Caisse de dépôt et placement du Québec (CDPQ), the second largest pension fund in Canada after Canada Pension Plan Investment Board (CPPIB), is looking to open an office in India to invest here directly, said an executive aware of the fund manager’s plans.
CDPD, which manages $240 billion of depositors’ money, has already hired some executives and is looking for properties, the executive added. “As a large investor in major financial markets, private equity, infrastructure and real estate, CDPD could look at similar investments here.”
CDPQ’s real estate arm, Ivanhoe Cambridge, had entered India in 2007 and shut its office in 2011. CDPQ’s PE arm, SITQ, also shelved plans to invest in Indian real estate as it could not find the right opportunities.
|CDPQ & CPPIB: AT A GLANCE|
Set up in 1965, CDPQ is one of the largest institutional fund managers in Canada and North America. A leading PE investor in Canada, it is also one of the 10 largest real estate asset managers in the world.
A mail to CDPQ did not elicit any response.
The trend of limited partners opening their offices to invest directly here is rising.
In October last year, CPPIB opened a 12,000-sq ft in office at Maker Maxity in Mumbai’s Bandra Kurla Complex. A $272-billion pension fund manager, it has already hired half a dozen full-time employees in the office.
Earlier, it had appointed Vikram Gandhi, a former New York-based Credit Suisse executive, as an advisor for direct deal opportunities in the country.
CPPIB started investing in India since 2010. It owns a 3.9 per cent stake in Kotak Mahindra Bank; has made $332 investment in L&T Infrastructure Development Projects; has a $200-million joint venture with Shapoorji Pallonji; and has made a $300-million investment commitment with Renuka Ramnath’s Multiples Alternate Asset Management.
A mail to the CPPIB spokesperson did not elicit response.
“CPPIB has been investing in India since 2010 and we view it as a key growth market that aligns with our strategy of seeking investments in markets that we believe will deliver attractive long-term, risk-adjusted returns,” said Mark Wiseman, president and chief executive officer, CPPIB, had said after announcing the opening of the Mumbai office in October 2015.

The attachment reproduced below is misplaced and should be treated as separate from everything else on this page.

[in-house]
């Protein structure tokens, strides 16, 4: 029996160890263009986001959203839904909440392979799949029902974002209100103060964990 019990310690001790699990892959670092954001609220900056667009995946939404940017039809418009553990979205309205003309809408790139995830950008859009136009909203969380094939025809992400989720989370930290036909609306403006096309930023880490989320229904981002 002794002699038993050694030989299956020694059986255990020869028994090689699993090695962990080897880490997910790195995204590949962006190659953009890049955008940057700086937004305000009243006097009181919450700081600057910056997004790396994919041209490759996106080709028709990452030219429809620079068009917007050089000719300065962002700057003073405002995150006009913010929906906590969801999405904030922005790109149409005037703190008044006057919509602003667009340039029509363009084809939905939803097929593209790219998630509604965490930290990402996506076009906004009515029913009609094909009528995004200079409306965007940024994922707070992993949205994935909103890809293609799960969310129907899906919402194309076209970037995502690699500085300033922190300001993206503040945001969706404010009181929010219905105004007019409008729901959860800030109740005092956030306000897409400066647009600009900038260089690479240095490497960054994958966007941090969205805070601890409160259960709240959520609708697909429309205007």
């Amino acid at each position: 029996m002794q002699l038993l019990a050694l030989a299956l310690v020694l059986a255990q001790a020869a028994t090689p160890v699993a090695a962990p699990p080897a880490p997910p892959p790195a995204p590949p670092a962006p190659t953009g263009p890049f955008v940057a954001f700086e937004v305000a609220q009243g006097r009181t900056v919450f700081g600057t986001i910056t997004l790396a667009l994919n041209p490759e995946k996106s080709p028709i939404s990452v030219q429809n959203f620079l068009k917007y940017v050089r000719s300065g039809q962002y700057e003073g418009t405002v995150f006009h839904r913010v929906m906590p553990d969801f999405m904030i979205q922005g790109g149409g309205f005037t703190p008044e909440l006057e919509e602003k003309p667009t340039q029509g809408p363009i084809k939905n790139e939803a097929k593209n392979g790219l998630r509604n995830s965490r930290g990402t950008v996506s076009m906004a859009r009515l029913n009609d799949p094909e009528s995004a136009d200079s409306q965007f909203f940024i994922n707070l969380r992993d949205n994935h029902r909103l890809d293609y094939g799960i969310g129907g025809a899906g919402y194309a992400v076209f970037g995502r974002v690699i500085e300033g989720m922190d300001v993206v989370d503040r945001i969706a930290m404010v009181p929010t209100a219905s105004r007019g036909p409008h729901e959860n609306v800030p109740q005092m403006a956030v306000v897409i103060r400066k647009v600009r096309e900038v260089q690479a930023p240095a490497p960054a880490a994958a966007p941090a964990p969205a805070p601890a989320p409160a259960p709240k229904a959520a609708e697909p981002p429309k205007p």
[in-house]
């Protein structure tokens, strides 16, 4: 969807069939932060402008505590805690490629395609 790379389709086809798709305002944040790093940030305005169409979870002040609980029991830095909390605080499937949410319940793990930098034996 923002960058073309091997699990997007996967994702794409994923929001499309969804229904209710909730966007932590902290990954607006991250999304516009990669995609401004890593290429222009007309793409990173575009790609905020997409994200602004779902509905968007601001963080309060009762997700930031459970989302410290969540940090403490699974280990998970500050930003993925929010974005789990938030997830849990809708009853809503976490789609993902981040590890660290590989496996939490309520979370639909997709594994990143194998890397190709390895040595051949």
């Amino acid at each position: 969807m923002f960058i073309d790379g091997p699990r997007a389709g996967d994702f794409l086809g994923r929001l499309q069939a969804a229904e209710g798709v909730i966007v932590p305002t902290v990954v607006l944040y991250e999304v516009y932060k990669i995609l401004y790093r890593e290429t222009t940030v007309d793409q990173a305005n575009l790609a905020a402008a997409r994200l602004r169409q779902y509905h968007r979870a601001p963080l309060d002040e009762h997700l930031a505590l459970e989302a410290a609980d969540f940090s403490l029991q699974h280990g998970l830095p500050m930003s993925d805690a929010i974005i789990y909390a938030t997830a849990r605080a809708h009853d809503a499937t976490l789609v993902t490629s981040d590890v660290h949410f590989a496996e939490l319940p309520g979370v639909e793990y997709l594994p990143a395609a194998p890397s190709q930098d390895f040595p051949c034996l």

“The opening of an office in Mumbai allows CPPIB to develop local expertise, build important partnerships and access investment opportunities that may not otherwise have been available.” Wiseman added.
From the Mumbai office, CPPIB will focus primarily on growing its portfolio in the country.
GIC, another limited partner and Singapore Government’s sovereign fund, also has a 5,000-sq ft office in Maker Maxity, Bandra Kurla Complex. GIC is aggressive on India and it has done a Rs 1,992-crore deal with DLF for residential properties. It runs a real estate NBFC with KKR, and runs two platforms with Ascendas and Brigade for property development and investment.
Besides, GIC invests in listed securities and has made couple of investments in e-commerce space.
“Most of the limited partners want to increase their exposure in India given that their comfort on Russia, and Brazil is going down,” said a senior fund manager who did not want to be quoted.
Qatar Investment Authority and Singapore’s Temasek also have offices in India.
Another senior executive who has a joint venture with a global fund said if limited partners directly invest in Indian assets, it would severely impact the private equity business here. “The fund managers who are dependent on fee from limited partners would find it difficult to raise new funds.”